top of page
Search

Understanding the Gang Violence and Instability in Haiti





Professor Rosa Freedman

Professor Freedman joined the University of Reading as the inaugural Chair of Law, Conflict and Global Development and the Director of the Global Development Division, having previously taught at Birmingham Law School and Queen Mary University of London. She is a Research Fellow at the London Centre for the Study of Contemporary Antisemitism. Rosa holds various advisory positions, including being a member of the UN Secretary-General's Civil Society Advisory Board on preventing sexual exploitation and abuse.


Professor Nicolas Lemay-Hebert

Professor Lemay-Hebert joined the Australian National University (ANU) in 2019. Previously Nicolas worked as an invited professor at the University of Quebec at Montreal and senior lecturer at the University of Birmingham. He graduated with his PhD in international relations from Sciences Po Paris (Institute for Political Studies in Paris) in 2010.



Understanding the Gang Violence and Instability in Haiti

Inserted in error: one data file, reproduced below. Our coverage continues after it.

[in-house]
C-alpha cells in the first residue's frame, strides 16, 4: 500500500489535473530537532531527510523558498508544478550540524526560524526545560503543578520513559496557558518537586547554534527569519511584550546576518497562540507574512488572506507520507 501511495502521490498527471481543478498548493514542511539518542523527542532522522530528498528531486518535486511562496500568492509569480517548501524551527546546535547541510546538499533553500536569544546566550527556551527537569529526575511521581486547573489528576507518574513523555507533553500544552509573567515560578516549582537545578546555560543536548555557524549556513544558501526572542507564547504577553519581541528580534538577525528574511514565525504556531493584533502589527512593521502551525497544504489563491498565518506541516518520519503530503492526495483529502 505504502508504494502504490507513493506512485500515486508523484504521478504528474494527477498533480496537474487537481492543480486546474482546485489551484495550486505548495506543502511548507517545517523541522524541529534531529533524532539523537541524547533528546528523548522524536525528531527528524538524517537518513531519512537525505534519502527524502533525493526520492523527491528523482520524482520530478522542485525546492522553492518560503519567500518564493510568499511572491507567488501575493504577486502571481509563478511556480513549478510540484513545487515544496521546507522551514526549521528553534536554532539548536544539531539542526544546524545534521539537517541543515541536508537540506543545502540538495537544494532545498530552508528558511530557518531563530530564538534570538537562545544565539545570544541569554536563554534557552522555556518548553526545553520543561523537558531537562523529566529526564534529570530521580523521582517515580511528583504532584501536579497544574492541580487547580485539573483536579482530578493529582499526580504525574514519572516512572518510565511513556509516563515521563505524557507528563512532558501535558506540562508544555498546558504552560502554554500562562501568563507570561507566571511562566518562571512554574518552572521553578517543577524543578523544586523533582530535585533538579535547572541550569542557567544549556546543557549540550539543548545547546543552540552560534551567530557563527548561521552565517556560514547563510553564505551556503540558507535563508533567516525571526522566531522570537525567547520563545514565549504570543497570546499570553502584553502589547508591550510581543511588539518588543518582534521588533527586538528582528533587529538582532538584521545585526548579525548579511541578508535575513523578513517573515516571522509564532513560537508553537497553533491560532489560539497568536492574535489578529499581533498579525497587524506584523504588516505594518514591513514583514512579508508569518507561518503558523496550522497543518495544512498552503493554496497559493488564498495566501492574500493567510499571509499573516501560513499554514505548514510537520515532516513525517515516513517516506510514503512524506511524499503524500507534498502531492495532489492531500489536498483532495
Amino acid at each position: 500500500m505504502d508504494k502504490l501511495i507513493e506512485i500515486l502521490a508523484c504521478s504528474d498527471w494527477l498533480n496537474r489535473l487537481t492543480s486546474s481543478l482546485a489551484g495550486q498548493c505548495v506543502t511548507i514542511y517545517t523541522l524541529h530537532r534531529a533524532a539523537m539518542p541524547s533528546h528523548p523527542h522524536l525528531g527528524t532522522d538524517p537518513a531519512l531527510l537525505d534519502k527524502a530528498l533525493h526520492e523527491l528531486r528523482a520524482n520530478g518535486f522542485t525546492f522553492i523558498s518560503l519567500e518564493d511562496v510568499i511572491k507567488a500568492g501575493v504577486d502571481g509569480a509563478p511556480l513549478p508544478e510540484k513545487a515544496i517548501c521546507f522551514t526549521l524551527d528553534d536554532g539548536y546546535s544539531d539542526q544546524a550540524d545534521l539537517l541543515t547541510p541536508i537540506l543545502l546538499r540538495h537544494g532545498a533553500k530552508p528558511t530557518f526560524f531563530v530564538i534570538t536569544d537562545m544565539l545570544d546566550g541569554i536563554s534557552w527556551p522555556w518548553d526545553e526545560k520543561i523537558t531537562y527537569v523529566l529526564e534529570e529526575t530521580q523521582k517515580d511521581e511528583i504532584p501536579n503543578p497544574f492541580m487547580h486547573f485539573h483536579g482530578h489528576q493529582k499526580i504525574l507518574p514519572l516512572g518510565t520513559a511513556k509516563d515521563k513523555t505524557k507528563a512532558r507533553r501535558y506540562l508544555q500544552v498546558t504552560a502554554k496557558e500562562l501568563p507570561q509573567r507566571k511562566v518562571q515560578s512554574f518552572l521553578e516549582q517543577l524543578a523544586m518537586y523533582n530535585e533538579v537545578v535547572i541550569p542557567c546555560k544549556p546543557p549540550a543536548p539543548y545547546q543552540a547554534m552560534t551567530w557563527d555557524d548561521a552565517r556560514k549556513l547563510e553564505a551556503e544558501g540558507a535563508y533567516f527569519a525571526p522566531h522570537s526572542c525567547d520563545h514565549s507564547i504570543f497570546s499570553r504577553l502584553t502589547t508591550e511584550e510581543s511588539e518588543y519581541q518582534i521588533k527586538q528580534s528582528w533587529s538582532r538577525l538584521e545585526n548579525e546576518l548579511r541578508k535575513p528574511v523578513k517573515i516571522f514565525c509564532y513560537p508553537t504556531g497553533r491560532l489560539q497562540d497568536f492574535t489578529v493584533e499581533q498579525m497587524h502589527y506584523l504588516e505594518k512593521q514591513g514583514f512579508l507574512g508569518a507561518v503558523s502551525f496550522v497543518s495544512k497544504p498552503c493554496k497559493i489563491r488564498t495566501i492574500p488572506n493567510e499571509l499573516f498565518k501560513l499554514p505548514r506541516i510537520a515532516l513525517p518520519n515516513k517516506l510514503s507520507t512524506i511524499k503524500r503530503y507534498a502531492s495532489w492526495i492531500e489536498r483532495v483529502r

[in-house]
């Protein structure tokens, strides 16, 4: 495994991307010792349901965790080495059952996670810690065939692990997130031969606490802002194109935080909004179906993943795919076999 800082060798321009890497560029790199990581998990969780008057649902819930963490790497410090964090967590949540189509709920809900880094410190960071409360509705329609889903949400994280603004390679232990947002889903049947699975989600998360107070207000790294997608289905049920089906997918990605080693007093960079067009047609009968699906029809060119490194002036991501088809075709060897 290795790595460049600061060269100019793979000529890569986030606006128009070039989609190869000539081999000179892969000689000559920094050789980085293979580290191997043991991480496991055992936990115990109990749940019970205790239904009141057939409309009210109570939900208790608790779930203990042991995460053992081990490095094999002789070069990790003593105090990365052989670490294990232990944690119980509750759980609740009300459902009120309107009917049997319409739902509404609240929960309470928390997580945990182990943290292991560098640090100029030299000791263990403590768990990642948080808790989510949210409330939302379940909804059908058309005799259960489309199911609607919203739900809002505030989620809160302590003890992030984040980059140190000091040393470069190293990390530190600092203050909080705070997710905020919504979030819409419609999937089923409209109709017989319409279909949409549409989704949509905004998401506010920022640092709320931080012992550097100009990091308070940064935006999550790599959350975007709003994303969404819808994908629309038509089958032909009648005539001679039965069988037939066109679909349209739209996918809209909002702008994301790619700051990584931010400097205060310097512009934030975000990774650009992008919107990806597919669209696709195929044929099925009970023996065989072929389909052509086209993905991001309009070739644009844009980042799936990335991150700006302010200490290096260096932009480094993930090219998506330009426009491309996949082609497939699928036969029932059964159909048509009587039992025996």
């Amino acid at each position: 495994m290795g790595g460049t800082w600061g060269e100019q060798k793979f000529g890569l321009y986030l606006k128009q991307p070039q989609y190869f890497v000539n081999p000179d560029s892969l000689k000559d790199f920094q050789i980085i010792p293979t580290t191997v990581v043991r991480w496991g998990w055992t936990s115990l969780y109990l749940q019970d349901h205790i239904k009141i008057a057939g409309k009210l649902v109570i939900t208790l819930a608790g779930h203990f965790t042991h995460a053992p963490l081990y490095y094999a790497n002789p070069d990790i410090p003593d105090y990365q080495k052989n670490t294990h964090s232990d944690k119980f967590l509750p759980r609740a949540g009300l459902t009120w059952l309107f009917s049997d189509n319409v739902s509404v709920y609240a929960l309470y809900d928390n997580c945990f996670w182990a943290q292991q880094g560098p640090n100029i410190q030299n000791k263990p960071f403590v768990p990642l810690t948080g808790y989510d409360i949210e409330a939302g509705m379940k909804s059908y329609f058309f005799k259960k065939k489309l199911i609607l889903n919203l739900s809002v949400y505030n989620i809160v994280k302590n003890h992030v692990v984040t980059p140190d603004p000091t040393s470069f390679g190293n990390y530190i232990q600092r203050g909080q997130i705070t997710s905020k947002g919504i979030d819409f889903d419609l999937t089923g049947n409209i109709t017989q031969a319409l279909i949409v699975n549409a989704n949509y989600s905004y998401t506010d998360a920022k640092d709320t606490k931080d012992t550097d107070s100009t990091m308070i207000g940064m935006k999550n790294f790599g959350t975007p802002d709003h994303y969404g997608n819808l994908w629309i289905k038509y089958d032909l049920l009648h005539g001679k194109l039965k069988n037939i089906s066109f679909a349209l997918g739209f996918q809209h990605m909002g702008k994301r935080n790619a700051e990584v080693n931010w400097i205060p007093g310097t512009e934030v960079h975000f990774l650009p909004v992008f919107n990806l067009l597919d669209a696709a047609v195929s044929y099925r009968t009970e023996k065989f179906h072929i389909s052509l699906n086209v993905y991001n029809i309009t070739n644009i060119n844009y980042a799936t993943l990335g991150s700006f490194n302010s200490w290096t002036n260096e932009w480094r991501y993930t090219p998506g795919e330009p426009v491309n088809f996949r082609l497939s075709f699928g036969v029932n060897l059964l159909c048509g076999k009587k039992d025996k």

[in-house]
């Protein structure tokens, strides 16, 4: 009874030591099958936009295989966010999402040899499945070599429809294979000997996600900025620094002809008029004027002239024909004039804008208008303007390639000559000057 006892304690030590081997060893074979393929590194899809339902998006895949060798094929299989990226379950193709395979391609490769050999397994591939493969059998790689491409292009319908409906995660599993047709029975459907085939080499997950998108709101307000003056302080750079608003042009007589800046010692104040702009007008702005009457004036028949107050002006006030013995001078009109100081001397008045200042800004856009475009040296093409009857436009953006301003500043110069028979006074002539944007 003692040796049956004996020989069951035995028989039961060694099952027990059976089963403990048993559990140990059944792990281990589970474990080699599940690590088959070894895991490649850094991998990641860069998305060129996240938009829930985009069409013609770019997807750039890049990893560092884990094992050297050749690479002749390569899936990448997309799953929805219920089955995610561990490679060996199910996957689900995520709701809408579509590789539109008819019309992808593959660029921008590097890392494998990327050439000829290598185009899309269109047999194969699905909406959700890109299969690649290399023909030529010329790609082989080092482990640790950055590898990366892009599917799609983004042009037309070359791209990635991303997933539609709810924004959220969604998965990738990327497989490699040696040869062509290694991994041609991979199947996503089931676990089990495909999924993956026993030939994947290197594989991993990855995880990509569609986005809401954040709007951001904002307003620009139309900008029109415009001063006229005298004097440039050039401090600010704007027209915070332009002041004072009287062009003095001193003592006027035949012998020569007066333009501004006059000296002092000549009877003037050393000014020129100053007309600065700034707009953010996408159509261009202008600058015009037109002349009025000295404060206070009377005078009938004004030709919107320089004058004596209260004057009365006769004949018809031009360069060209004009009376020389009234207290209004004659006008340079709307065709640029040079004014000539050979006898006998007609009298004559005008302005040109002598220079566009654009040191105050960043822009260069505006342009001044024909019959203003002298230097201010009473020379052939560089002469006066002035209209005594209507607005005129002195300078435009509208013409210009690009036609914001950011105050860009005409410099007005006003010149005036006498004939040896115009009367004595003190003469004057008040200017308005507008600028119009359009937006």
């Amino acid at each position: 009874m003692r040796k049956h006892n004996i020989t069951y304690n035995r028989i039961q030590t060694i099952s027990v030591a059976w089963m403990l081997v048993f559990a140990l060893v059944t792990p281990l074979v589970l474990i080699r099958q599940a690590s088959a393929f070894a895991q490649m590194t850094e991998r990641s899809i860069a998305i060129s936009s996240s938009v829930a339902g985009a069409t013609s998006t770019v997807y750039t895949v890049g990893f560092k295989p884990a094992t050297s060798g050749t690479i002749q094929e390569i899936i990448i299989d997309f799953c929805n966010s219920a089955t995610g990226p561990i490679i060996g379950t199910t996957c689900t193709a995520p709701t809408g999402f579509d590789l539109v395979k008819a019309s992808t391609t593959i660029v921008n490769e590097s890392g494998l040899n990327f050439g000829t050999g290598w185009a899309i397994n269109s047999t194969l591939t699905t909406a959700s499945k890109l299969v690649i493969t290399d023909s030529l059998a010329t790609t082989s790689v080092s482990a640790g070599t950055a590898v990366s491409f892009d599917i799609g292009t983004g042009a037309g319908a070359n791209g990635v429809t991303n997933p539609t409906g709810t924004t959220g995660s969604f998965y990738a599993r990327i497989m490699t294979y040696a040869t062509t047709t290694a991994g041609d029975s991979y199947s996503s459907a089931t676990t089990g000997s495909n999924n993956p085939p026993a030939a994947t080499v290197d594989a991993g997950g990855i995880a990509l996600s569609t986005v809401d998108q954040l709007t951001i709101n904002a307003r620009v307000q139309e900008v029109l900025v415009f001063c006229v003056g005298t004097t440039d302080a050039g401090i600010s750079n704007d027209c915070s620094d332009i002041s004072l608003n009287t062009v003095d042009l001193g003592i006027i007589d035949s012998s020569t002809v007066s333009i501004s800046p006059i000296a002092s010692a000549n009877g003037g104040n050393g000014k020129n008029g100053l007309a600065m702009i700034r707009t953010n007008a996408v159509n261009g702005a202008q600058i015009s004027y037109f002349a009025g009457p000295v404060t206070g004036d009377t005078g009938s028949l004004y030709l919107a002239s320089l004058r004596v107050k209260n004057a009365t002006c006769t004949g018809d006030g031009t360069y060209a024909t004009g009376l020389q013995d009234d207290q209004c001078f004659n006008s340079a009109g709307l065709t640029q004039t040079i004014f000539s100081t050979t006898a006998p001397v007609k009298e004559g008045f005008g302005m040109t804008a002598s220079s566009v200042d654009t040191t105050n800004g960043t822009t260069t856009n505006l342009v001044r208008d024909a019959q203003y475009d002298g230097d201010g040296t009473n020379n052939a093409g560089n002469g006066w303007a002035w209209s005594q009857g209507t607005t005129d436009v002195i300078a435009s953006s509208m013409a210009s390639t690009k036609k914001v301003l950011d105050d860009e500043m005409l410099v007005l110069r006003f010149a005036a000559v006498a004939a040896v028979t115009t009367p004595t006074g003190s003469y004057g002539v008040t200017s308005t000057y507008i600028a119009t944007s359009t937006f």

Over recent months the gang violence in Haiti has spread across the country with disastrous consequences. Hundreds of thousands of people have been displaced, with many fleeing their homes without any possessions or even clothing. Millions of people across the country require food aid, which is increasingly difficult to deliver in areas under gang control. The prime minister has resigned and the government has all but been replaced in an attempt to restore some form of stability in the short-term, and to find a path forward for Haiti beyond that time. However, any meaningful and lasting stability, success and prosperity will require a genuine and ongoing commitment from regional neighbours and the international community to support and enable Haitian solutions for Haitian problems. Yet support for Haitians to govern over their affairs, to determine who rules over them, to solve their problems, to implement their right as a people of self-determination, has been denied time and again for centuries.